Unseen Struggles

“Wearing face masks is one of the essential means to prevent the transmission of certain respiratory diseases such as coronavirus disease 2019 (COVID-19). Although acceptance of such masks is increasing in the Western hemisphere, many people feel that social interaction is affected by wearing a mask. In the present experiment, we tested the impact of face masks on the readability of emotions. The participants (N = 41, calculated by an a priori power test; random sample; healthy persons of different ages, 18–87 years) assessed the emotional expressions displayed by 12 different faces. Each face was randomly presented with six different expressions (angry, disgusted, fearful, happy, neutral, and sad) while being fully visible or partly covered by a face mask. Lower accuracy and lower confidence in one’s own assessment of the displayed emotions indicate that emotional reading was strongly irritated by the presence of a mask. We further detected specific confusion patterns, mostly pronounced in the case of misinterpreting disgusted faces as being angry plus assessing many other emotions (e.g., happy, sad, and angry) as neutral. We discuss compensatory actions that can keep social interaction effective (e.g., body language, gesture, and verbal communication), even when relevant visual information is crucially reduced.”

Wearing Face Masks Strongly Confuses Counterparts in Reading Emotions via Frontiers in Psychology.

Emotions

“We review the burgeoning literature on the social effects of emotions, documenting the impact of emotional expressions on observers’ affect, cognition, and behavior. We find convergent evidence that emotional expressions influence observers’ affective reactions, inferential processes, and behaviors across various domains, including close relationships, group decision making, customer service, negotiation, and leadership. Affective reactions and inferential processes mediate the effects of emotional expressions on observers’ behaviors, and the relative potency of these mediators depends on the observers’ information processing and the perceived appropriateness of the emotional expressions. The social effects of emotions are similar across expressive modalities (face, voice, body, text, symbols). We discuss the findings in relation to emotional contagion, emotional intelligence, emotion regulation, emotions as social information (EASI) theory, and the functionality of emotions in engendering social influence. Finally, we identify gaps in our current understanding of the topic and call for interdisciplinary collaboration and methodological diversification.”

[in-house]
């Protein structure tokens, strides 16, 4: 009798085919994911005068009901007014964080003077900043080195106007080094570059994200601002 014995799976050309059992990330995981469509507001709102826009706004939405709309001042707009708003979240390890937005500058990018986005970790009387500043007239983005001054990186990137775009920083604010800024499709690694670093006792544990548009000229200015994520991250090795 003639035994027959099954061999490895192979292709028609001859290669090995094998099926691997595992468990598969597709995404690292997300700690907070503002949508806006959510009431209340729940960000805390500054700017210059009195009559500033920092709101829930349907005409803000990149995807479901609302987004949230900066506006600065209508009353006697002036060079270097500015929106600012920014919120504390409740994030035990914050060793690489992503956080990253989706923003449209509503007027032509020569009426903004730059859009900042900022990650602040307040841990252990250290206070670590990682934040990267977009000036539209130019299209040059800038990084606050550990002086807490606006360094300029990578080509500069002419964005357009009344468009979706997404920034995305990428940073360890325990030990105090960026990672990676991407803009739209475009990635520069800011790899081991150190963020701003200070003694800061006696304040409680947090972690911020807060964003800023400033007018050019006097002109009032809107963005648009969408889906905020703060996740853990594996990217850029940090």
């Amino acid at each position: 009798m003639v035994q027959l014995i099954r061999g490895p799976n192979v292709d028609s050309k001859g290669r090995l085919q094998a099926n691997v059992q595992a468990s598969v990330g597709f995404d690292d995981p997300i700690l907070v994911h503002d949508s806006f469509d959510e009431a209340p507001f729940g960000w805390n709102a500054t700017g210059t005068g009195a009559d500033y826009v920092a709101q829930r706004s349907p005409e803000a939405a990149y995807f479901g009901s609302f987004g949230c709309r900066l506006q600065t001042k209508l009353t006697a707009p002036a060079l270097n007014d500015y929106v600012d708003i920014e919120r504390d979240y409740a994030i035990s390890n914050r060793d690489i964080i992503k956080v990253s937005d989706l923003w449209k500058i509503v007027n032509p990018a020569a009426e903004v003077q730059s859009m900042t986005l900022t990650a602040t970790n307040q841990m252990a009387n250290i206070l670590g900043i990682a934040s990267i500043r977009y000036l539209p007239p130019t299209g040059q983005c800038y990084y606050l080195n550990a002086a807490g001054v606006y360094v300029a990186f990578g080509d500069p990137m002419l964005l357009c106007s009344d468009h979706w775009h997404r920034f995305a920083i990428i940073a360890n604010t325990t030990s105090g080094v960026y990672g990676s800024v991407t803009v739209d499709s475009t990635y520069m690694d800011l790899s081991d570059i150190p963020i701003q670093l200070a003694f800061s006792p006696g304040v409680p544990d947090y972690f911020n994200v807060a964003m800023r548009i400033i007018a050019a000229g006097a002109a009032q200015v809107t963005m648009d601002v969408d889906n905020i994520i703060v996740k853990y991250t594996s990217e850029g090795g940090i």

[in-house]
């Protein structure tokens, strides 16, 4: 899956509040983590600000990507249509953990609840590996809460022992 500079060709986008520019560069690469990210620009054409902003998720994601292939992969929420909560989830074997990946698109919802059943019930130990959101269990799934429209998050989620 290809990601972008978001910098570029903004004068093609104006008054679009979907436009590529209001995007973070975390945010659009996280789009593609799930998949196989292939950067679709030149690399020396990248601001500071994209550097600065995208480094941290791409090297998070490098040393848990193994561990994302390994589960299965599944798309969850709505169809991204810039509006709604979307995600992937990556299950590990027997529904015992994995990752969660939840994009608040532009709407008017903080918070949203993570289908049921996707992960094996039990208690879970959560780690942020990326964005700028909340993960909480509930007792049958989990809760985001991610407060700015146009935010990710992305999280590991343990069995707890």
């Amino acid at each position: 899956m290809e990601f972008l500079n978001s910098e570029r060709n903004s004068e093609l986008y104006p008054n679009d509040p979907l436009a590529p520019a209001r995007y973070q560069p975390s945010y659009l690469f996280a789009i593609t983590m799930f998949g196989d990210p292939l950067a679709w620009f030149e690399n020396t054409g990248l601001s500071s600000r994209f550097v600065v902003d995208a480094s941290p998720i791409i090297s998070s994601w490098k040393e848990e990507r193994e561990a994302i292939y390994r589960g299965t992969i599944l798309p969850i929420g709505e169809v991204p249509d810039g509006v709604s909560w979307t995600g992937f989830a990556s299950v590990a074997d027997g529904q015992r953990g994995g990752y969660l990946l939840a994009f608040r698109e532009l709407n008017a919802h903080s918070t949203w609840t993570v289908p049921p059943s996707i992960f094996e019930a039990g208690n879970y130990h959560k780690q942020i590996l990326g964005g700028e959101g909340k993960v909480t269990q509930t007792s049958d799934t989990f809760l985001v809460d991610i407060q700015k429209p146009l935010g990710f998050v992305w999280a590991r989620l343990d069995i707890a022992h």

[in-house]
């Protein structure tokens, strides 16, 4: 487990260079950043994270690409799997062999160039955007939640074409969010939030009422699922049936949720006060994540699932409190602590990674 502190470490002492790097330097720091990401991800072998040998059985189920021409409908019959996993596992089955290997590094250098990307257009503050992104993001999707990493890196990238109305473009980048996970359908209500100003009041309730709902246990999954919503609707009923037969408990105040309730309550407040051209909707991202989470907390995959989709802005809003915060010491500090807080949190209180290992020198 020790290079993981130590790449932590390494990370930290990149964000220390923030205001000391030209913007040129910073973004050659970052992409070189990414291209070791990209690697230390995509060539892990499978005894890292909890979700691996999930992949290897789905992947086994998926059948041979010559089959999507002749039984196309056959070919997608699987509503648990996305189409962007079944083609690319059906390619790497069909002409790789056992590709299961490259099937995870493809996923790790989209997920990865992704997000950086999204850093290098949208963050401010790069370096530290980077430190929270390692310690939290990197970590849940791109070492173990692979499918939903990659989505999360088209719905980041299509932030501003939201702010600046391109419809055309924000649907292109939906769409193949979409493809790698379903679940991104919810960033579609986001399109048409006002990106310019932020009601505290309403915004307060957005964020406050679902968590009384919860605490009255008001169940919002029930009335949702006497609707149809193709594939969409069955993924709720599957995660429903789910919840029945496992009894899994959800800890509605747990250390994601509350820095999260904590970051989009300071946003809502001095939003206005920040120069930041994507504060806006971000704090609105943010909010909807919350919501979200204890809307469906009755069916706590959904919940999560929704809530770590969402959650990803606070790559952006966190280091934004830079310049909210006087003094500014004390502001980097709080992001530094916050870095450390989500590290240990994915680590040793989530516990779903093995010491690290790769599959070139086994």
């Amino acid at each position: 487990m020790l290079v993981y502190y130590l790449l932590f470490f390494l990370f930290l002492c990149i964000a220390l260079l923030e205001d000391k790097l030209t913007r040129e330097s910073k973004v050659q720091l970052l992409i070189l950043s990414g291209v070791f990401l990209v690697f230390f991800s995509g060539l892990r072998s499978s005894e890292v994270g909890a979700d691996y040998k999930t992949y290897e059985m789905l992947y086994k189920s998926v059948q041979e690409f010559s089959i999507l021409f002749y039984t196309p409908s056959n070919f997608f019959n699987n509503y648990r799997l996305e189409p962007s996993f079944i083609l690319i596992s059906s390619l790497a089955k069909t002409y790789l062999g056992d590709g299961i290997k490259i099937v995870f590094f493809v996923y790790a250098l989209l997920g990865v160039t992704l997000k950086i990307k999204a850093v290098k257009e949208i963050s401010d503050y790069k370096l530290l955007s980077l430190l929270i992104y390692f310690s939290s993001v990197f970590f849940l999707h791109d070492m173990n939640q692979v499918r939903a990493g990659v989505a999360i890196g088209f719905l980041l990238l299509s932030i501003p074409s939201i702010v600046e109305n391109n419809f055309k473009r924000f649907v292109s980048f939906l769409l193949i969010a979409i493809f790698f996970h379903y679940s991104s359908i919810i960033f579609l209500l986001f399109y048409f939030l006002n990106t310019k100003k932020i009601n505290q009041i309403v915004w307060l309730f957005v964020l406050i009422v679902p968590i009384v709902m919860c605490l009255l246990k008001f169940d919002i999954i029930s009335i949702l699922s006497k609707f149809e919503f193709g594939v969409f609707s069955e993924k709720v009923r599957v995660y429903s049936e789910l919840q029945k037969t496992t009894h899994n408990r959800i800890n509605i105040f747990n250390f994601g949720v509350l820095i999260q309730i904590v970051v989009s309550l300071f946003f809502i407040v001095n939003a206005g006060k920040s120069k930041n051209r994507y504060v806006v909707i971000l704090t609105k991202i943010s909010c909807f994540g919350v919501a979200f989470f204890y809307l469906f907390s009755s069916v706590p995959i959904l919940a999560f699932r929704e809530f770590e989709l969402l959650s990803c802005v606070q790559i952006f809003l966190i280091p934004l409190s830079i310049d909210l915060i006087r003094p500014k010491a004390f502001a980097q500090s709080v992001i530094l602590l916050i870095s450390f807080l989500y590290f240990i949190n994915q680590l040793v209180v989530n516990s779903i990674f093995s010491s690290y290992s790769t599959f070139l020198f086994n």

The Social Effects of Emotions via Annual Review of Psychology.

Procrastination & A Polar Bear

“We’ve all seen the pictures of starving polar bears, struggling to survive climate change. But as global temperatures continue to rise, experts say bears today are spending up to a month longer than their parents waiting for the ice to return after summer.

Every year, starting in late June when the bay ice disappears, polar bears in the northern Canadian province of Manitoba move onto shore to begin a period of forced fasting.

Without the sea ice they are unable to hunt for seals, their main source of food.”

Read more on Polar bears lose up to 2kg per day as climate crisis bites via Euronews.

How ‘climate procrastination’ has put the planet in peril via PBS News.